The UN Human Rights Commission passed on Thursday a resolution condemning North Korea for systematic, widespread and grave violations of human rights.
The UN resolution accuses North Korea of torture, arbitrary detentions and public executions. It also criticizes the government for the cruel treatment of its citizens who have been repatriated from abroad. Efforts to leave the country, the resolution says, are treated as treason and often result in severe punishment, including death.
The resolution also expresses deep concern at the humanitarian situation in the country, in particular the prevalence of infant malnutrition. It says the government must ensure that humanitarian assistance, especially food aid, is distributed in accordance with humanitarian principles.
The resolution received strong support from the European Union, the United States and Japan. But North Korea's representative, Ri Tcheul, categorically rejected the resolution, saying it had been fabricated by hostile forces and their followers, with the aim of overthrowing the government.
Ri Tcheul said, "The draft resolution is full of completely false information, repeatedly fabricated since long ago and focuses on overthrowing the state system of the DPRK. The United States, which is the world's worst violator of human rights, legislated the so-called 'North Korean Human Rights Act,' as part of its attempt to stifle the DPRK on the pretext of human rights, along with the nuclear issue."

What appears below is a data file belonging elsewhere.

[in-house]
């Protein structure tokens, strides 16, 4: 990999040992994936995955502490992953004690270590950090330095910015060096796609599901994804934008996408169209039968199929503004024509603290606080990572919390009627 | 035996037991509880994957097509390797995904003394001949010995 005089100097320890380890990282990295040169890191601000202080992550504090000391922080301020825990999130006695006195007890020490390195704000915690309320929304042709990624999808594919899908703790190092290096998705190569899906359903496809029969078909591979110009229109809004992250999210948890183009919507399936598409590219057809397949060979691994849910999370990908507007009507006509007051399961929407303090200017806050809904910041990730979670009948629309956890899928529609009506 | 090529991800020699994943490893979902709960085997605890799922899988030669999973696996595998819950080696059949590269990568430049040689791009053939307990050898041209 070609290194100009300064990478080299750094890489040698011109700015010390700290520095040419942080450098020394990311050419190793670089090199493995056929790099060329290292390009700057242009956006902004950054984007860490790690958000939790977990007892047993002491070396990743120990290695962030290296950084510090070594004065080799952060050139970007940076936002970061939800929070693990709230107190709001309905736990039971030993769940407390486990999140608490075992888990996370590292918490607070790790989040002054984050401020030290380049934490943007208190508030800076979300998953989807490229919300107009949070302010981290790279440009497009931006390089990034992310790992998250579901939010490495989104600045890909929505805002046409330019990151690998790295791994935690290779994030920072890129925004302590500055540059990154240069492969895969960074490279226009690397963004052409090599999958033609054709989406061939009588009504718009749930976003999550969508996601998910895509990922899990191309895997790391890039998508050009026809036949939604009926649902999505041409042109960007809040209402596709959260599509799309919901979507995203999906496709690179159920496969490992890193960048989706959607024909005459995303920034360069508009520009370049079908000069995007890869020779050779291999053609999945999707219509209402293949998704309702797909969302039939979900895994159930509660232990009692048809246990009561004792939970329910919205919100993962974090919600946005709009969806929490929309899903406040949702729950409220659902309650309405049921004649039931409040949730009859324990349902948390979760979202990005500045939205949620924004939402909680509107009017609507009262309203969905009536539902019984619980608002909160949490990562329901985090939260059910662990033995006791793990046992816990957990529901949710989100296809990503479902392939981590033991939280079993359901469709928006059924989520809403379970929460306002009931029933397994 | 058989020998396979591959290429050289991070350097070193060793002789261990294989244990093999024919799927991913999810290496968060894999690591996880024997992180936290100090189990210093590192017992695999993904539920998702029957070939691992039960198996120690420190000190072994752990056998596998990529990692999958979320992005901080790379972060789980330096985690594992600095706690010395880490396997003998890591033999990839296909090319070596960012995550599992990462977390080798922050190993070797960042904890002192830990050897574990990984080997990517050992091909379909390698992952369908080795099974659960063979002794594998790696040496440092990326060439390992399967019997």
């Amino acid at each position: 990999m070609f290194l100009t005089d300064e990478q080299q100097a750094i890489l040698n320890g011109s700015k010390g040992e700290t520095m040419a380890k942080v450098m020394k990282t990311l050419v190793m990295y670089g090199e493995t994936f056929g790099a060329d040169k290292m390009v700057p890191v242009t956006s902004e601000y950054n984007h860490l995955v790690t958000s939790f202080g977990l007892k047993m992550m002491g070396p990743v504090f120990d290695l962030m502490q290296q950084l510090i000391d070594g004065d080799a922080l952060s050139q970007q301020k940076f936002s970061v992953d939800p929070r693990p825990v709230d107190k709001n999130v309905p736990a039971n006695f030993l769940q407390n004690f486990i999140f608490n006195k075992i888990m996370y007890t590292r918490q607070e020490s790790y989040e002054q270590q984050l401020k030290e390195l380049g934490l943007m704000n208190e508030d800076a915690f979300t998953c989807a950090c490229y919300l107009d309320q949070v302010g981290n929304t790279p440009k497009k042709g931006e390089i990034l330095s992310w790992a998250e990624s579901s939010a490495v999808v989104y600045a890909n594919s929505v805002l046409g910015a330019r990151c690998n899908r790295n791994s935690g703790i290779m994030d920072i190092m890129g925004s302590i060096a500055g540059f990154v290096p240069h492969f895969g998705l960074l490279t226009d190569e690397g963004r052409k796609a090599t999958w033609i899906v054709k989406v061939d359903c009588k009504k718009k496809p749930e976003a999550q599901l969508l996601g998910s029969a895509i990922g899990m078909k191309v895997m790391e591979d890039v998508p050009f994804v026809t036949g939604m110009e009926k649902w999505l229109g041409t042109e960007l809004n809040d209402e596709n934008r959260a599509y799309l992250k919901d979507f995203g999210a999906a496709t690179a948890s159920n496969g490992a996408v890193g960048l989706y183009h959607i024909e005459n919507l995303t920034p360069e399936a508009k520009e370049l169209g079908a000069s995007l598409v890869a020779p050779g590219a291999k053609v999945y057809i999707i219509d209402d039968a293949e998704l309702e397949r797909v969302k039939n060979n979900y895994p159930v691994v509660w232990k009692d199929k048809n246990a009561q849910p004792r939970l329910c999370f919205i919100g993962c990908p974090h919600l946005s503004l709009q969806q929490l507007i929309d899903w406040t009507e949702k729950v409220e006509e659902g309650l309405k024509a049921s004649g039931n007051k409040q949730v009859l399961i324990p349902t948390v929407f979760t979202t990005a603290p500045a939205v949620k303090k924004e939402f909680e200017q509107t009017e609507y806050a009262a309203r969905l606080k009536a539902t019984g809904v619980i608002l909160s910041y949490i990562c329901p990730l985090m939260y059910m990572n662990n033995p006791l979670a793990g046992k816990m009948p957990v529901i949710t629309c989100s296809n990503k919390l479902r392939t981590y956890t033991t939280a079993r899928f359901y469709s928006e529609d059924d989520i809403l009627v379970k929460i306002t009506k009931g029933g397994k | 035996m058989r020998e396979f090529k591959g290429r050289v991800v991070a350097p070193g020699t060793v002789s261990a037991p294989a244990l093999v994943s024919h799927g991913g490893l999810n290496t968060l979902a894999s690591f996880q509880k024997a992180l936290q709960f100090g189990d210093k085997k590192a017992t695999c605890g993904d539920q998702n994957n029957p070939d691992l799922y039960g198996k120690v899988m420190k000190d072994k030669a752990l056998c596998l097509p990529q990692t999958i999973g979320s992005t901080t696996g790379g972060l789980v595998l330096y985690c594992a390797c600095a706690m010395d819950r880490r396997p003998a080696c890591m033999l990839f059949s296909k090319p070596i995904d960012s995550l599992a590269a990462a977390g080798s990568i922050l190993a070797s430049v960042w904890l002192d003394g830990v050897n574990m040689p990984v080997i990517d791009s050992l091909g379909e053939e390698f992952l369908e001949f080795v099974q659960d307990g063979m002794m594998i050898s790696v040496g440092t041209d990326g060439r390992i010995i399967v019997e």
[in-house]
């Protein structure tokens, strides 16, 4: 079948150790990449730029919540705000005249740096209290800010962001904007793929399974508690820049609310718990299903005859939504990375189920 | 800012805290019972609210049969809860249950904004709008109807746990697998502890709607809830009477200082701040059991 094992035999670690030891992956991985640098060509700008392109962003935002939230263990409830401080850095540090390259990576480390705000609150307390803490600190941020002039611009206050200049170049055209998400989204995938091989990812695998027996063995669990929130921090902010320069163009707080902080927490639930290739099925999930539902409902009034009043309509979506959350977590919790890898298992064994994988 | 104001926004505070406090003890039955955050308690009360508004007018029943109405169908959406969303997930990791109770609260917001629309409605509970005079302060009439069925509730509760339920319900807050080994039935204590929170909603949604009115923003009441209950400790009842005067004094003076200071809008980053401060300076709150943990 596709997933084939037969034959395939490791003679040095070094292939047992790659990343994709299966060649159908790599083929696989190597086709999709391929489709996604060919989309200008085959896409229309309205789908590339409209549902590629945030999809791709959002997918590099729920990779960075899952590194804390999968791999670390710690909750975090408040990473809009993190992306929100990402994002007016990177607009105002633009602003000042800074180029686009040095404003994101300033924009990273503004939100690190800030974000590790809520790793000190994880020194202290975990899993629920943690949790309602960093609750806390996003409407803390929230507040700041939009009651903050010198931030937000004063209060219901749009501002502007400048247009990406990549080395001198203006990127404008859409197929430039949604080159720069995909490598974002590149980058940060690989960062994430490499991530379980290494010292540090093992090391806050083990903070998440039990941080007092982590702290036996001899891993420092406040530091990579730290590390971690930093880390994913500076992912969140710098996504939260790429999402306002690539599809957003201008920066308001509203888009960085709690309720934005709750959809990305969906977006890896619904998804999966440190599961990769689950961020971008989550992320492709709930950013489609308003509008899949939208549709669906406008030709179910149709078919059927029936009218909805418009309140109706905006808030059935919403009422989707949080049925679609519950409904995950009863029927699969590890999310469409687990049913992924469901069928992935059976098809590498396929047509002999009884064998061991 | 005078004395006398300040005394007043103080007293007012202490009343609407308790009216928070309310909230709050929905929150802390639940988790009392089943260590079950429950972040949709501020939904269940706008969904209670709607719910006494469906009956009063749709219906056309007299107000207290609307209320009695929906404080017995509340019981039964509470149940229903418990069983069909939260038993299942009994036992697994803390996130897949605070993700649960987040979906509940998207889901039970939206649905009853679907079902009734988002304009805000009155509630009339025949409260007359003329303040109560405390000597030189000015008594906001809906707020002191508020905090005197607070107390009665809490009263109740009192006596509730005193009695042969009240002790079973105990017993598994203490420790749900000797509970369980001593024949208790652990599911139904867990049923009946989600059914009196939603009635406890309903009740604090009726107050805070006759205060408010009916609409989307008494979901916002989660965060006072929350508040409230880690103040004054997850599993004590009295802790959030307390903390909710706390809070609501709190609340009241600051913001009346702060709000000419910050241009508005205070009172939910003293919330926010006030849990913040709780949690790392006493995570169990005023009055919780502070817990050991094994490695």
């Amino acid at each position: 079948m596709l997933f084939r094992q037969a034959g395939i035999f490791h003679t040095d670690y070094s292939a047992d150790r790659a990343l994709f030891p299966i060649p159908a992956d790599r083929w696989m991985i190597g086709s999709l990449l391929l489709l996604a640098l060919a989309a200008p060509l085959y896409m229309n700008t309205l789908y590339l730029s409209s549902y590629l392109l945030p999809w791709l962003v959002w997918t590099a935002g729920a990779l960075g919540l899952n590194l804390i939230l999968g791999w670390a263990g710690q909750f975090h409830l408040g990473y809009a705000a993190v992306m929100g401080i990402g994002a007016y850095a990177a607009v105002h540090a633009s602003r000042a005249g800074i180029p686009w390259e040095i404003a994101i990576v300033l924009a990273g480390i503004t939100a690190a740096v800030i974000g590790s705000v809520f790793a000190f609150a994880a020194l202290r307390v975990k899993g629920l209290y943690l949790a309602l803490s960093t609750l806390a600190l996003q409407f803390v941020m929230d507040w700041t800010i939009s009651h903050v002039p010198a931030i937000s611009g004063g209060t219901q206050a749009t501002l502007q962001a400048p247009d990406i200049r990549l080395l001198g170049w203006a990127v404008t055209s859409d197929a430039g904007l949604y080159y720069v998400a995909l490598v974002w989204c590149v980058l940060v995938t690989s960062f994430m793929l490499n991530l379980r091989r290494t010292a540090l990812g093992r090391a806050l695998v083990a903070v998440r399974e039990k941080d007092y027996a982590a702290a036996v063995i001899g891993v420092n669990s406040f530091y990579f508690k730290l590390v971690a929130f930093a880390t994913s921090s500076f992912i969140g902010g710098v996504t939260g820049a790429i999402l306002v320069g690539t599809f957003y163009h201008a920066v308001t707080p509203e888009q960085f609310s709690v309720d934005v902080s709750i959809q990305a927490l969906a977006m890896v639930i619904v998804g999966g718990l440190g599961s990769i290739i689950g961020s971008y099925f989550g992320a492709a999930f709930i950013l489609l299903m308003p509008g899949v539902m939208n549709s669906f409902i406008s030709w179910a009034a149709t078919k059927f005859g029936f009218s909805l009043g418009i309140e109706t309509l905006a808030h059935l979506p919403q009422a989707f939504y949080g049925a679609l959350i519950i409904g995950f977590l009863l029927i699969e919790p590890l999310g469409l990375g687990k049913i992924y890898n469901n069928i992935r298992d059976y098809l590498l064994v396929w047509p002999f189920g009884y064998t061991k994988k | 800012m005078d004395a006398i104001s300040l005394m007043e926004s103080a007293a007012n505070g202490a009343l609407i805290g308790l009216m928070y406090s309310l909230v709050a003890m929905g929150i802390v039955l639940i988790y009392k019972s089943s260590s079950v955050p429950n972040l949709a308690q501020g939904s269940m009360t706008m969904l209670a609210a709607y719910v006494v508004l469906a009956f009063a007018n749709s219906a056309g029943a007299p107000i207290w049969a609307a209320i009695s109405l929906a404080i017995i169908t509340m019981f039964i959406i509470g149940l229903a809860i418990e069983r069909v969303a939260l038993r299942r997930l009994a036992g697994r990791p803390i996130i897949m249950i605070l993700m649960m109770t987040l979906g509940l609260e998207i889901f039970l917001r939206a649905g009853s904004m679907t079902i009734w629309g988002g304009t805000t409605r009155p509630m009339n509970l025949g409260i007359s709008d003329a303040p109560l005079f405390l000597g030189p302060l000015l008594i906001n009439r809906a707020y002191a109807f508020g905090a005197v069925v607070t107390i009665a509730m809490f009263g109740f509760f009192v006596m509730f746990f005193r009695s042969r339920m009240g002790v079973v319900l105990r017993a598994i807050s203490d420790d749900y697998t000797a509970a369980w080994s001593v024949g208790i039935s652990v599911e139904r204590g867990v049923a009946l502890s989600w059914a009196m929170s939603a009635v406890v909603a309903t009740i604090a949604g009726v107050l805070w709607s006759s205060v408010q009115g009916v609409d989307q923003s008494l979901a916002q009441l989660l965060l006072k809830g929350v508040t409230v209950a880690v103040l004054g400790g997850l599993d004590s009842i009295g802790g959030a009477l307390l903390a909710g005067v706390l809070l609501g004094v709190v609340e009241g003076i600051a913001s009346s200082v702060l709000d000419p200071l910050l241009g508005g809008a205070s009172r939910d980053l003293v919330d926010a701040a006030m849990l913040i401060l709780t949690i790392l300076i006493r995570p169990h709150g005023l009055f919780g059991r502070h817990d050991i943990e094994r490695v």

The United States, in response, called North Korea one of the most repressive regimes in the world.
In a separate resolution, the UN Human Rights Commission also denounced Cuba's human rights record. The resolution, which was co-sponsored by the European Union and the United States, passed by a vote of 21 in favor to 17 against.
The Cuban representative accused the Commission of being governed by lies and hypocrisy. He described the process as a Geneva farce and called the United States the world's greatest and most obstinate violator of human rights.
The U.S. Ambassador to the United Nations in Geneva, Kevin Moley, noted that the Cuba resolution passed with a larger majority than those voted on in recent years.
Ambassador Kevin Moley said, "One of the noteworthy facts of this was that countries that never before had voted with the United States, like Saudi Arabia. A country like Pakistan, which has always voted no, against the Cuba resolution, this year abstained which is a very positive sign. And, once again, I think it reflects the President's energy and efforts he is putting behind his push for democracy around the world."
The Commission has asked for the mandate of the UN Special Investigator on Cuba to be renewed.
Meanwhile in Havana, the Cuban government called on European nations to back a Cuban-sponsored resolution calling for an independent investigation into the situation of terrorist suspects held by the United States at Guantanamo Bay.